Vol. 2 No.6  

     Western European business has spent the last 15 years storming into the east to buy and set up newspapers, magazines and television stations in a hunger for profits from an industry that lacked professionalism and freedom for nearly 50 years.
     They are bringing in modern equipment and market forces to dictate the success or failure of the press.
     But, with few exceptions, they are not coming to Romania.
     Ignored by many of the western media giants active in eastern Europe, Romania has three homegrown media empires lead by three powerful figures: Adrian Sarbu, owner of MediaPro, Conservative Party (PC) leader Dan Voiculescu, who has influence over the Intact media empire and now Sorin Ovidiu Vantu, co-founder of an investment fund that lost the savings of hundreds of thousands of Romanians, who owns the Realitatea Group.
     This Autumn there will be two news wire agencies fighting it out to be first to the news – both of which will be in the hands of two of these three figures, Vantu and Sarbu.
     All of these groups are extending their reach with purchases of independent newspapers or the setting up of new TV networks.
     Meanwhile, every other Romanian business leader and his mother seems to want to set up their own television station.
     But none of this makes financial sense.
     The media makes money from advertising and the size of the industry is larger than the capacity to absorb a limited ad revenue: around 300 million Euro is available for  an estate of daily and weekly newspapers, magazines and television stations that eclipses most western European countries in its scope.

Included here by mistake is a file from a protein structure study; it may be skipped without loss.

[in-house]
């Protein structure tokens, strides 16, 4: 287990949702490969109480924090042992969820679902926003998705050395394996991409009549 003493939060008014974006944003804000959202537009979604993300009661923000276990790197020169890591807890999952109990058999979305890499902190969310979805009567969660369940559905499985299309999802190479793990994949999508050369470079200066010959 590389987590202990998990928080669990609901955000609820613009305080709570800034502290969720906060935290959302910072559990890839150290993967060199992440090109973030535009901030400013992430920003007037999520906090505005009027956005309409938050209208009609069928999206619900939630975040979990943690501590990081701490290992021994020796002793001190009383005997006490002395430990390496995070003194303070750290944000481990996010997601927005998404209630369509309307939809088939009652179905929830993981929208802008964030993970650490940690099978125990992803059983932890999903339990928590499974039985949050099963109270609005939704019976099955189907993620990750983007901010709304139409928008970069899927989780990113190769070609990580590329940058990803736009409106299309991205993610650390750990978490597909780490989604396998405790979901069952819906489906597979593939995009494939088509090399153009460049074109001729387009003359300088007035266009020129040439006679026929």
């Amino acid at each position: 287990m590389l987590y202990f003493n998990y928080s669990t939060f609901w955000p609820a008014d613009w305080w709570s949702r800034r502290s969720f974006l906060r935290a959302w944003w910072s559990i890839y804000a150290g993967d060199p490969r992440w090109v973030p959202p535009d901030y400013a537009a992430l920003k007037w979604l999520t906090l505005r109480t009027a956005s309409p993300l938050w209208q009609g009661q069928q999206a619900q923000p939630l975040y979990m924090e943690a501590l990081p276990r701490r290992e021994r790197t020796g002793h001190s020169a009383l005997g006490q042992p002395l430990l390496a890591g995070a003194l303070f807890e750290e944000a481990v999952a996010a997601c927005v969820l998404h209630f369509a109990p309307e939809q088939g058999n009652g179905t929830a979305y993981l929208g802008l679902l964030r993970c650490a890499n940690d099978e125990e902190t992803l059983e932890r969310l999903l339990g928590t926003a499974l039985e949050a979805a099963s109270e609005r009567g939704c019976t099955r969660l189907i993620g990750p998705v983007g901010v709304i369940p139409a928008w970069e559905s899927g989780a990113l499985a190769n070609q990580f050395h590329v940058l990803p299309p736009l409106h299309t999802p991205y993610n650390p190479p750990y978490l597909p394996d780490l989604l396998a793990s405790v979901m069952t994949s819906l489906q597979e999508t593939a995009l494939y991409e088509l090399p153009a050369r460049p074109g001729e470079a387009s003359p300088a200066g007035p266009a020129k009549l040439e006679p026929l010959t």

Therefore, there are question marks over why business people are entering an overcrowded market – especially when foreign groups have little interest in the sector.
     The magazine market has a few European-wide owners but only one international group – Swiss Ringier – has a significant presence in Romania – with dailies Evenimentul Zilei and Libertatea. German giant WAZ has only one paper, Romania Libera, while EMI Deutschland has recently picked up regional paper Ziarul de Iasi.
     This is not many.
     Media companies are scared of Romania. The previous Government wielded strong influence over the press and TV. This was either through direct ownership of the media or by suspending debts to the state that media groups had assumed - in return for benign news coverage about Government activity.
     While in the regions, local press barons exercised massive control over the press – and there are still unresolved cases of journalists being beaten up and, in some cases, potentially killed.
     Newspaper and, especially, television reportage before the elections in 2004 was, with a few exceptions, ingratiating to the Government – confident that the opposition could not win.
     When the DA Alliance was victorious, the media found itself in a contradictory position. It had backed the wrong horse – but had somehow won the race.
     Political influence over large swathes of the media was suddenly lifted.
     Last year saw an increase in informed stories about political matters – a more balanced and fair analysis of the political scene.
But now, the danger for the media does not come from the Government – but from itself.
     This includes a consolidation of the media in the hands of three owners. This is not a concern if the bosses guarantee editorial freedom and independent agencies can verify that this has occurred.
     This sector also needs more professionalism, training and responsibility.
     It requires a more radical and coordinated right to association from journalists themselves – so that they can ensure they have the freedom to research, investigate and publish stories that the public, politicians and the private economy may not want to know, but need to view.

Michael Bird